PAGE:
Area Chair meta-reviews are the MOST CRUCIAL aspect of the review process of the ICLR 2019 AISG workshop. This is where the Area Chair justifies his/her recommendation to accept/reject a paper. The Short Papers Track Chairs will read all meta-reviews and we have committed ourselves to ensure that these meta-reviews are representative of a good quality review process. These meta-reviews should highlight why the decision was reached. If all reviewers agree on a paper, this meta-review can be simple, but feel free to encourage authors and provide constructive feedback. If there is even a slight disagreement on the reviews, it is your job to clarify why and how the disagreement was resolved. Overruling all three reviewers to make a decision on a paper is not acceptable. If you strongly feel that the paper deserves that, make sure to discuss it with the Short Papers Track Chairs using CMT. In such cases, (a) you should read the short paper completely, and (b) provide a detailed meta-review. The Short Papers Track Chairs will review and confirm or reverse any such decisions.

Meta-Review Form

  • Feedback to Authors
    For short papers with diverging reviews or short papers where you disagree with the reviewers, please summarize the key things you would like the raise. There is no need to summarize the paper or reviews. If you have additional concerns that were not included in the reviews, please be sure and include them as well.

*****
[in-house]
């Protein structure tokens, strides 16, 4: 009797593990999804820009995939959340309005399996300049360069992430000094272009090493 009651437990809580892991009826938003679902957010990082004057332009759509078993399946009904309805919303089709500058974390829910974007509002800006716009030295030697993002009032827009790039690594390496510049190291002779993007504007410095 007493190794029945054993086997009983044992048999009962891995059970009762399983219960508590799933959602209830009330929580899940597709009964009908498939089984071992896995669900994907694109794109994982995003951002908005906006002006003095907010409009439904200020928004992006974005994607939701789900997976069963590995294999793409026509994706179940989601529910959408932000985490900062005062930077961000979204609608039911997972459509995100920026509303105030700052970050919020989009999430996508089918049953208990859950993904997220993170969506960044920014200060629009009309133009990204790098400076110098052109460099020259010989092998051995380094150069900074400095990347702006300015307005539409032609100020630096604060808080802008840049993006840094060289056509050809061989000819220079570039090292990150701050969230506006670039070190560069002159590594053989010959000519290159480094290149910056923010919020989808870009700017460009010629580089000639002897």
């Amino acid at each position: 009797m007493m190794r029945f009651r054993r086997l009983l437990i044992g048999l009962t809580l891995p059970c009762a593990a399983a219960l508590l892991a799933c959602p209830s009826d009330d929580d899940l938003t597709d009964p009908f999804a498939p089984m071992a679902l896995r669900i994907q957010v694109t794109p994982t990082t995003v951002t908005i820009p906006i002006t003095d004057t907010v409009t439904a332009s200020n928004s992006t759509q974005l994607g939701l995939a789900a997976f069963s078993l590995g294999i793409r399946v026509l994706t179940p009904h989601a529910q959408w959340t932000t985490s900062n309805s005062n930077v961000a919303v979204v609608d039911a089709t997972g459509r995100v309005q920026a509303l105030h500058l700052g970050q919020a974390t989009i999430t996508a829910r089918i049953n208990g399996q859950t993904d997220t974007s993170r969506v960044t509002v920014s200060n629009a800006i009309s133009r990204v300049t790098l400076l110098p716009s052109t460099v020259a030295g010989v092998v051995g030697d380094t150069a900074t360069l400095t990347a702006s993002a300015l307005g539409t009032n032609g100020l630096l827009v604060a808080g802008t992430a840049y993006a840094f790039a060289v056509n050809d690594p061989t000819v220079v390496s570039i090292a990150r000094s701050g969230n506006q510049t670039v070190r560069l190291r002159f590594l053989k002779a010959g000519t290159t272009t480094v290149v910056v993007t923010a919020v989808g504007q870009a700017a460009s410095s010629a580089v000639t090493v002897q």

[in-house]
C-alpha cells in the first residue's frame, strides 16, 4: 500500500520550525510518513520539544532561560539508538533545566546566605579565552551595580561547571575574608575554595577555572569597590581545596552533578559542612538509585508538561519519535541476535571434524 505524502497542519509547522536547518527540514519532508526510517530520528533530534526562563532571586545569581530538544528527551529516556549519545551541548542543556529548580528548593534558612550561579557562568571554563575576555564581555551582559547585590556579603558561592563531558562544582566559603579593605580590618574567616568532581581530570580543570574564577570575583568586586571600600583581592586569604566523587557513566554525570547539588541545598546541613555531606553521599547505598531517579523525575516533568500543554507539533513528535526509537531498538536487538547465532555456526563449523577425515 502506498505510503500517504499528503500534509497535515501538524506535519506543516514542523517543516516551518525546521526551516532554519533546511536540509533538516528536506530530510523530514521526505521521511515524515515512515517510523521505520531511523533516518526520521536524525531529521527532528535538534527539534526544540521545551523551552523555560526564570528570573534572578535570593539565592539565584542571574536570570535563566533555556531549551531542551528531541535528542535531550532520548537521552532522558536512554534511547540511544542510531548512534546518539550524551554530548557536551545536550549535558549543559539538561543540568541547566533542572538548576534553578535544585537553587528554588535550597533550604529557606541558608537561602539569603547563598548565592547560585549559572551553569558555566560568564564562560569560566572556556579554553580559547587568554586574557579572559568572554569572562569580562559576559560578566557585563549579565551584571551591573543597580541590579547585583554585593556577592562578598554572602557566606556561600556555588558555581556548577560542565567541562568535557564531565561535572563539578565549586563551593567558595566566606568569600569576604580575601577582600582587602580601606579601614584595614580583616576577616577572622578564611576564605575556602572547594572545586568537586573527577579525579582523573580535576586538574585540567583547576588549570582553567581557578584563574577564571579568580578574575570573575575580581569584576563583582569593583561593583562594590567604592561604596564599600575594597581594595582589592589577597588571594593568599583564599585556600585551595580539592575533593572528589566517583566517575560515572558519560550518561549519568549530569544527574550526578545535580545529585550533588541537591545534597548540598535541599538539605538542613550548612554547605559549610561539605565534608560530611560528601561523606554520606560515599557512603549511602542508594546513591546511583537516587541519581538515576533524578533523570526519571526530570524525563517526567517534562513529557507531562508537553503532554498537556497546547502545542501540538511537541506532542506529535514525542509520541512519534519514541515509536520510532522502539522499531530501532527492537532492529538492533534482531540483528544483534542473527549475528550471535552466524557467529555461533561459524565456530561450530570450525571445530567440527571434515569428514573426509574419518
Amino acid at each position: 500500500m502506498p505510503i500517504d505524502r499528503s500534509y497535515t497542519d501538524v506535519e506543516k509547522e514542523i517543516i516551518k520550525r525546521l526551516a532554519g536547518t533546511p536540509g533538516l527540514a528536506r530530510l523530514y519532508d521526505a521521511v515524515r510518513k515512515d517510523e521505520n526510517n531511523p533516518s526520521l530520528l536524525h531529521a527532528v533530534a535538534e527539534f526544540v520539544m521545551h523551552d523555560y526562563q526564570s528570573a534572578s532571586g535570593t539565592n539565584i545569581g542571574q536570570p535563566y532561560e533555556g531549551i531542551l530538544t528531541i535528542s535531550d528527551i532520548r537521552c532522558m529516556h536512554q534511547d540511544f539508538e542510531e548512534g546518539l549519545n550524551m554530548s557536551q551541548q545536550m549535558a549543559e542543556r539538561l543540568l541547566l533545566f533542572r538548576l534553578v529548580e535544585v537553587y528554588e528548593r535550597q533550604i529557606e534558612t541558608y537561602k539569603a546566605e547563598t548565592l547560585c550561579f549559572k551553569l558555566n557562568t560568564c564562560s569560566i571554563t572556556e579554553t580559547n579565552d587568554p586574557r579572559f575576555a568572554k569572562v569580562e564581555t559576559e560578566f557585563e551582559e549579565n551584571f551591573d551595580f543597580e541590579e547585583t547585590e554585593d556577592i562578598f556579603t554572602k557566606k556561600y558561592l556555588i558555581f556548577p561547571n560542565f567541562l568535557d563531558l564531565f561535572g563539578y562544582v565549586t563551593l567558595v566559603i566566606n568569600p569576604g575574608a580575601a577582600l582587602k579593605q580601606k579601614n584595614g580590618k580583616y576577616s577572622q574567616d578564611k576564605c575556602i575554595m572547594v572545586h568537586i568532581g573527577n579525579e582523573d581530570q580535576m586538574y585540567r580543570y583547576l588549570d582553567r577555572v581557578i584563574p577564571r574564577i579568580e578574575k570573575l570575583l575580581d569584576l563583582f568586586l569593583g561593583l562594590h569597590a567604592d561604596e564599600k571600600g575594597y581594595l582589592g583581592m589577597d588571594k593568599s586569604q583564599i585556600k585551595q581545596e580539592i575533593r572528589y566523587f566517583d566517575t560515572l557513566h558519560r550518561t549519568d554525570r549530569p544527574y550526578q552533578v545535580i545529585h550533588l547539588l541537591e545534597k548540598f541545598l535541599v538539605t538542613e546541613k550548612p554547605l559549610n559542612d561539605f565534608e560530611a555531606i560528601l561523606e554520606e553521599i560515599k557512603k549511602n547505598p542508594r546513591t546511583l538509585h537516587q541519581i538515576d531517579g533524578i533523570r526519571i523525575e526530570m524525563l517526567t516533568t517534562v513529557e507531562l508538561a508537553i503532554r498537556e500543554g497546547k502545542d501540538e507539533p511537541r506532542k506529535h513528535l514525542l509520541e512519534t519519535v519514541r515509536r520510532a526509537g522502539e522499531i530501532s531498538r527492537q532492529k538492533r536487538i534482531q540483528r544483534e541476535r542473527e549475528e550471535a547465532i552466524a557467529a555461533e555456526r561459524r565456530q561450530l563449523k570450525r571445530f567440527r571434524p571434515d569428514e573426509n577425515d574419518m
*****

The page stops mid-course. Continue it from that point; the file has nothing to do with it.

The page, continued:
• Preliminary Rating
    Please rate the paper according to the following choices:
    • Oral: These are short papers whose quality is in the top 10% of the papers at the workshop.
    • Poster: These are strong short papers, which have more than one weakness. For example, a well-written short paper with solid experiments, but incremental; a short paper on a well-studied problem with solid theory, but weak experiments; or a novel paper with good experiments, but poorly written.
    • Reject: These are papers that have some promise, but they would be better off by being revised and resubmitted, or have a major flaw. Reject decisions will be reviewed by an Short Papers Track Chairs.
Please also be on the lookout for one paper to be considered for the best paper award.

Project Proposals track aka. Track 2

Though the content of the submissions differ (proposal vs. paper), the Area Chairs guidelines for track 2 differs from track 1.

Important Dates

March 22nd, 11:59PM ET : Deadline for submission
March 23rd: Open Proposal Reviews
March 29th: Screening reviews Due
March 30th: Proposal Pre-Acceptance
March 31st: Project Mentoring start
April 14th: Selection Reviews Due
April 15th: Notification of Acceptance

Project mentorship

  • Though it is not the mentor’s responsibility to connect projects with volunteers, they should keep in mind how to make proposals accessible to potential volunteers drawn from the workshop participant pool.
  • Since this review process involves speaking with project proposers, it is important to be courteous to those whose projects you are evaluated. Don't condescend to people who may not be machine learning specialists, and respect the time set aside for you to understand the project and whether it is a good fit for conference volunteers.
  • Offer suggestions. If you can see opportunities to improve the impact or feasibility of a project, you should voice your perspective in a respectful and constructive way.